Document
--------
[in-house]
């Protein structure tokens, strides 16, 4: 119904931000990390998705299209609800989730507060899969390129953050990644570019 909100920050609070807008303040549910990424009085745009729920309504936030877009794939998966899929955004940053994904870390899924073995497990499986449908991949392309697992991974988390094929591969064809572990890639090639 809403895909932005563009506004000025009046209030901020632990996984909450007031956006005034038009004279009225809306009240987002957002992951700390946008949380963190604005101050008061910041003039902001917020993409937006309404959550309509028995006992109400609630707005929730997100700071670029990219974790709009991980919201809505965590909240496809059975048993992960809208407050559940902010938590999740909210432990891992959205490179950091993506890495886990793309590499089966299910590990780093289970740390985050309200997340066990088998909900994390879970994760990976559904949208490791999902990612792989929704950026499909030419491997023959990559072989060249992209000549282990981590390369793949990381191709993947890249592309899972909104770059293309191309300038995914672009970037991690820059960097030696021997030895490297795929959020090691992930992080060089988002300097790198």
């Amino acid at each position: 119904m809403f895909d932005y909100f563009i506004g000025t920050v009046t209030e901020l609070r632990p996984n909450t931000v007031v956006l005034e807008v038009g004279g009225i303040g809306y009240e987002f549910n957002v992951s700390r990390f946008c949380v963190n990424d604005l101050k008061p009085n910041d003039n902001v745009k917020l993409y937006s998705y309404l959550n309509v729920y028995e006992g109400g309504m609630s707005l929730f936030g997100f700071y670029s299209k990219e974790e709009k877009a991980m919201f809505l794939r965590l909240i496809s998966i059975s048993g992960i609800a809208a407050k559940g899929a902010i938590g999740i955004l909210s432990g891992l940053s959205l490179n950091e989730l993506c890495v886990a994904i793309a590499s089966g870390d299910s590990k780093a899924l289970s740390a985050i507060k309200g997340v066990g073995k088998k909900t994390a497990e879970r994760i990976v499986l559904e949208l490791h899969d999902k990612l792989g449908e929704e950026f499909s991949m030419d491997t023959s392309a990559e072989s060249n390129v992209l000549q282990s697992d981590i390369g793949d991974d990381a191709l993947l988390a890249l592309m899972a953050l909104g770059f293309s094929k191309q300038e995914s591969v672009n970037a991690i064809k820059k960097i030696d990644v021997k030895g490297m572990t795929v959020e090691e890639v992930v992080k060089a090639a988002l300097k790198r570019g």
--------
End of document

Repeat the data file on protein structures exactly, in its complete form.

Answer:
[in-house]
């Protein structure tokens, strides 16, 4: 119904931000990390998705299209609800989730507060899969390129953050990644570019 909100920050609070807008303040549910990424009085745009729920309504936030877009794939998966899929955004940053994904870390899924073995497990499986449908991949392309697992991974988390094929591969064809572990890639090639 809403895909932005563009506004000025009046209030901020632990996984909450007031956006005034038009004279009225809306009240987002957002992951700390946008949380963190604005101050008061910041003039902001917020993409937006309404959550309509028995006992109400609630707005929730997100700071670029990219974790709009991980919201809505965590909240496809059975048993992960809208407050559940902010938590999740909210432990891992959205490179950091993506890495886990793309590499089966299910590990780093289970740390985050309200997340066990088998909900994390879970994760990976559904949208490791999902990612792989929704950026499909030419491997023959990559072989060249992209000549282990981590390369793949990381191709993947890249592309899972909104770059293309191309300038995914672009970037991690820059960097030696021997030895490297795929959020090691992930992080060089988002300097790198």
């Amino acid at each position: 119904m809403f895909d932005y909100f563009i506004g000025t920050v009046t209030e901020l609070r632990p996984n909450t931000v007031v956006l005034e807008v038009g004279g009225i303040g809306y009240e987002f549910n957002v992951s700390r990390f946008c949380v963190n990424d604005l101050k008061p009085n910041d003039n902001v745009k917020l993409y937006s998705y309404l959550n309509v729920y028995e006992g109400g309504m609630s707005l929730f936030g997100f700071y670029s299209k990219e974790e709009k877009a991980m919201f809505l794939r965590l909240i496809s998966i059975s048993g992960i609800a809208a407050k559940g899929a902010i938590g999740i955004l909210s432990g891992l940053s959205l490179n950091e989730l993506c890495v886990a994904i793309a590499s089966g870390d299910s590990k780093a899924l289970s740390a985050i507060k309200g997340v066990g073995k088998k909900t994390a497990e879970r994760i990976v499986l559904e949208l490791h899969d999902k990612l792989g449908e929704e950026f499909s991949m030419d491997t023959s392309a990559e072989s060249n390129v992209l000549q282990s697992d981590i390369g793949d991974d990381a191709l993947l988390a890249l592309m899972a953050l909104g770059f293309s094929k191309q300038e995914s591969v672009n970037a991690i064809k820059k960097i030696d990644v021997k030895g490297m572990t795929v959020e090691e890639v992930v992080k060089a090639a988002l300097k790198r570019g």